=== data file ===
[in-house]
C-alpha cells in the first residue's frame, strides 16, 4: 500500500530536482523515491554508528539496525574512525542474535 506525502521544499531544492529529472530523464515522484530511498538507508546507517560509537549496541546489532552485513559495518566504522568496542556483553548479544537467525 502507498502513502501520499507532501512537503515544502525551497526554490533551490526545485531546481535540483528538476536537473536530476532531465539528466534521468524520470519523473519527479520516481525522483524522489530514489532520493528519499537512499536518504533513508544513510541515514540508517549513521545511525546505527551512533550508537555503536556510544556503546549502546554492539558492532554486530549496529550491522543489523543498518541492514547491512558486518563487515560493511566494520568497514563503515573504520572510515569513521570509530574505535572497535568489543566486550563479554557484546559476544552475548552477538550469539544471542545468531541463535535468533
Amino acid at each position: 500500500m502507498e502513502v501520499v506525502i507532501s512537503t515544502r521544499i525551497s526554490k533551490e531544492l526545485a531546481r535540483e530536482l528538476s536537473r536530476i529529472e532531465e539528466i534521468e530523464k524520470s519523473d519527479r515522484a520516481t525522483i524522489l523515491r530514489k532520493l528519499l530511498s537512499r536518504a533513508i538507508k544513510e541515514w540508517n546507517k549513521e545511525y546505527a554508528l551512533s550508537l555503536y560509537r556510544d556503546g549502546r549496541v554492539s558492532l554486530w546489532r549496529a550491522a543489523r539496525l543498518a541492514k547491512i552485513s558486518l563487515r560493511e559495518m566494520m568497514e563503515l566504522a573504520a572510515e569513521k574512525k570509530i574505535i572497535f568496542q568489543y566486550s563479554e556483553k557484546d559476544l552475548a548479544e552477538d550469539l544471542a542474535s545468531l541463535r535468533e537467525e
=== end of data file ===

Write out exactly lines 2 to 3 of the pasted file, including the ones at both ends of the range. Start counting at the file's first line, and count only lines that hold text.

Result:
C-alpha cells in the first residue's frame, strides 16, 4: 500500500530536482523515491554508528539496525574512525542474535 506525502521544499531544492529529472530523464515522484530511498538507508546507517560509537549496541546489532552485513559495518566504522568496542556483553548479544537467525 502507498502513502501520499507532501512537503515544502525551497526554490533551490526545485531546481535540483528538476536537473536530476532531465539528466534521468524520470519523473519527479520516481525522483524522489530514489532520493528519499537512499536518504533513508544513510541515514540508517549513521545511525546505527551512533550508537555503536556510544556503546549502546554492539558492532554486530549496529550491522543489523543498518541492514547491512558486518563487515560493511566494520568497514563503515573504520572510515569513521570509530574505535572497535568489543566486550563479554557484546559476544552475548552477538550469539544471542545468531541463535535468533
Amino acid at each position: 500500500m502507498e502513502v501520499v506525502i507532501s512537503t515544502r521544499i525551497s526554490k533551490e531544492l526545485a531546481r535540483e530536482l528538476s536537473r536530476i529529472e532531465e539528466i534521468e530523464k524520470s519523473d519527479r515522484a520516481t525522483i524522489l523515491r530514489k532520493l528519499l530511498s537512499r536518504a533513508i538507508k544513510e541515514w540508517n546507517k549513521e545511525y546505527a554508528l551512533s550508537l555503536y560509537r556510544d556503546g549502546r549496541v554492539s558492532l554486530w546489532r549496529a550491522a543489523r539496525l543498518a541492514k547491512i552485513s558486518l563487515r560493511e559495518m566494520m568497514e563503515l566504522a573504520a572510515e569513521k574512525k570509530i574505535i572497535f568496542q568489543y566486550s563479554e556483553k557484546d559476544l552475548a548479544e552477538d550469539l544471542a542474535s545468531l541463535r535468533e537467525e